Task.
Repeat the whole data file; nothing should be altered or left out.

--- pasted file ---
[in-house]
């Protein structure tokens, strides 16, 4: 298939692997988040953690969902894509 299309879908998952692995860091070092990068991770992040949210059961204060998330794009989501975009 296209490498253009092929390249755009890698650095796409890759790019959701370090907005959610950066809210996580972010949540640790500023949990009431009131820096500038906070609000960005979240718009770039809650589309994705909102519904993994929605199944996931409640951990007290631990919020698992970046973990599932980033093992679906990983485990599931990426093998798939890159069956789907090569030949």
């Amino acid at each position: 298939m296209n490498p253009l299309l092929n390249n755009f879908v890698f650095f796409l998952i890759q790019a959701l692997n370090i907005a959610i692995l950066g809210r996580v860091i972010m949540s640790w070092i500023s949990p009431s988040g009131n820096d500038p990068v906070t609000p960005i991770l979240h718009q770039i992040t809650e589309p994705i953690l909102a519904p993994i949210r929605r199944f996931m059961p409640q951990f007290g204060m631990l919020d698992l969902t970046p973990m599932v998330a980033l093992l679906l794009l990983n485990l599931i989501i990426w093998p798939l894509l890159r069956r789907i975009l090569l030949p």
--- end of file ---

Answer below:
[in-house]
């Protein structure tokens, strides 16, 4: 298939692997988040953690969902894509 299309879908998952692995860091070092990068991770992040949210059961204060998330794009989501975009 296209490498253009092929390249755009890698650095796409890759790019959701370090907005959610950066809210996580972010949540640790500023949990009431009131820096500038906070609000960005979240718009770039809650589309994705909102519904993994929605199944996931409640951990007290631990919020698992970046973990599932980033093992679906990983485990599931990426093998798939890159069956789907090569030949």
């Amino acid at each position: 298939m296209n490498p253009l299309l092929n390249n755009f879908v890698f650095f796409l998952i890759q790019a959701l692997n370090i907005a959610i692995l950066g809210r996580v860091i972010m949540s640790w070092i500023s949990p009431s988040g009131n820096d500038p990068v906070t609000p960005i991770l979240h718009q770039i992040t809650e589309p994705i953690l909102a519904p993994i949210r929605r199944f996931m059961p409640q951990f007290g204060m631990l919020d698992l969902t970046p973990m599932v998330a980033l093992l679906l794009l990983n485990l599931i989501i990426w093998p798939l894509l890159r069956r789907i975009l090569l030949p």